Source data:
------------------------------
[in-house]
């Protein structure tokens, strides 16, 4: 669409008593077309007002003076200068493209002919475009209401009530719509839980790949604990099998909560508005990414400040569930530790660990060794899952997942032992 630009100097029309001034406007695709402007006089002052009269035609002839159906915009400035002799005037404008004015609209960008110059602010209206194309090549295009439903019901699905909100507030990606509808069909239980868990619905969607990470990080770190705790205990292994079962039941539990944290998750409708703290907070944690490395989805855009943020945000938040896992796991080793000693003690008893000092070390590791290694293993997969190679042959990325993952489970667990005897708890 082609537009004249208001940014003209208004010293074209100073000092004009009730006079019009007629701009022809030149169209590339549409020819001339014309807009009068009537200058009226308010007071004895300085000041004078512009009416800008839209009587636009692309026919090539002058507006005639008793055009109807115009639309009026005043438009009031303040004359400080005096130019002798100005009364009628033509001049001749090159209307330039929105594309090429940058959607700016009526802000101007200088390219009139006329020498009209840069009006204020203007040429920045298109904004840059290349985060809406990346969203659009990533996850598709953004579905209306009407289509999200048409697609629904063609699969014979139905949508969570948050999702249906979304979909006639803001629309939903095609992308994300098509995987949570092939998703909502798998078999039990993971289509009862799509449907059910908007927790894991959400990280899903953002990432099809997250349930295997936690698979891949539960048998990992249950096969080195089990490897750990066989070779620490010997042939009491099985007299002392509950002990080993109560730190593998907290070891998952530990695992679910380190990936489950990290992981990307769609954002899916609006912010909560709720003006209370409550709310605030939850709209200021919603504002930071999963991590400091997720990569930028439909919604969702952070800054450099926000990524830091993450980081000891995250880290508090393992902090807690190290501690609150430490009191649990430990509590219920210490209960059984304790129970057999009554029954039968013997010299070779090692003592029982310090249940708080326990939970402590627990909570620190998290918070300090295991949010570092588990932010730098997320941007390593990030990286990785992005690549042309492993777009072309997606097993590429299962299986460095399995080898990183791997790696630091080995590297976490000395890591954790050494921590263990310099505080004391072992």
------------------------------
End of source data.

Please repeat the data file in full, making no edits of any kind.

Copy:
[in-house]
């Protein structure tokens, strides 16, 4: 669409008593077309007002003076200068493209002919475009209401009530719509839980790949604990099998909560508005990414400040569930530790660990060794899952997942032992 630009100097029309001034406007695709402007006089002052009269035609002839159906915009400035002799005037404008004015609209960008110059602010209206194309090549295009439903019901699905909100507030990606509808069909239980868990619905969607990470990080770190705790205990292994079962039941539990944290998750409708703290907070944690490395989805855009943020945000938040896992796991080793000693003690008893000092070390590791290694293993997969190679042959990325993952489970667990005897708890 082609537009004249208001940014003209208004010293074209100073000092004009009730006079019009007629701009022809030149169209590339549409020819001339014309807009009068009537200058009226308010007071004895300085000041004078512009009416800008839209009587636009692309026919090539002058507006005639008793055009109807115009639309009026005043438009009031303040004359400080005096130019002798100005009364009628033509001049001749090159209307330039929105594309090429940058959607700016009526802000101007200088390219009139006329020498009209840069009006204020203007040429920045298109904004840059290349985060809406990346969203659009990533996850598709953004579905209306009407289509999200048409697609629904063609699969014979139905949508969570948050999702249906979304979909006639803001629309939903095609992308994300098509995987949570092939998703909502798998078999039990993971289509009862799509449907059910908007927790894991959400990280899903953002990432099809997250349930295997936690698979891949539960048998990992249950096969080195089990490897750990066989070779620490010997042939009491099985007299002392509950002990080993109560730190593998907290070891998952530990695992679910380190990936489950990290992981990307769609954002899916609006912010909560709720003006209370409550709310605030939850709209200021919603504002930071999963991590400091997720990569930028439909919604969702952070800054450099926000990524830091993450980081000891995250880290508090393992902090807690190290501690609150430490009191649990430990509590219920210490209960059984304790129970057999009554029954039968013997010299070779090692003592029982310090249940708080326990939970402590627990909570620190998290918070300090295991949010570092588990932010730098997320941007390593990030990286990785992005690549042309492993777009072309997606097993590429299962299986460095399995080898990183791997790696630091080995590297976490000395890591954790050494921590263990310099505080004391072992």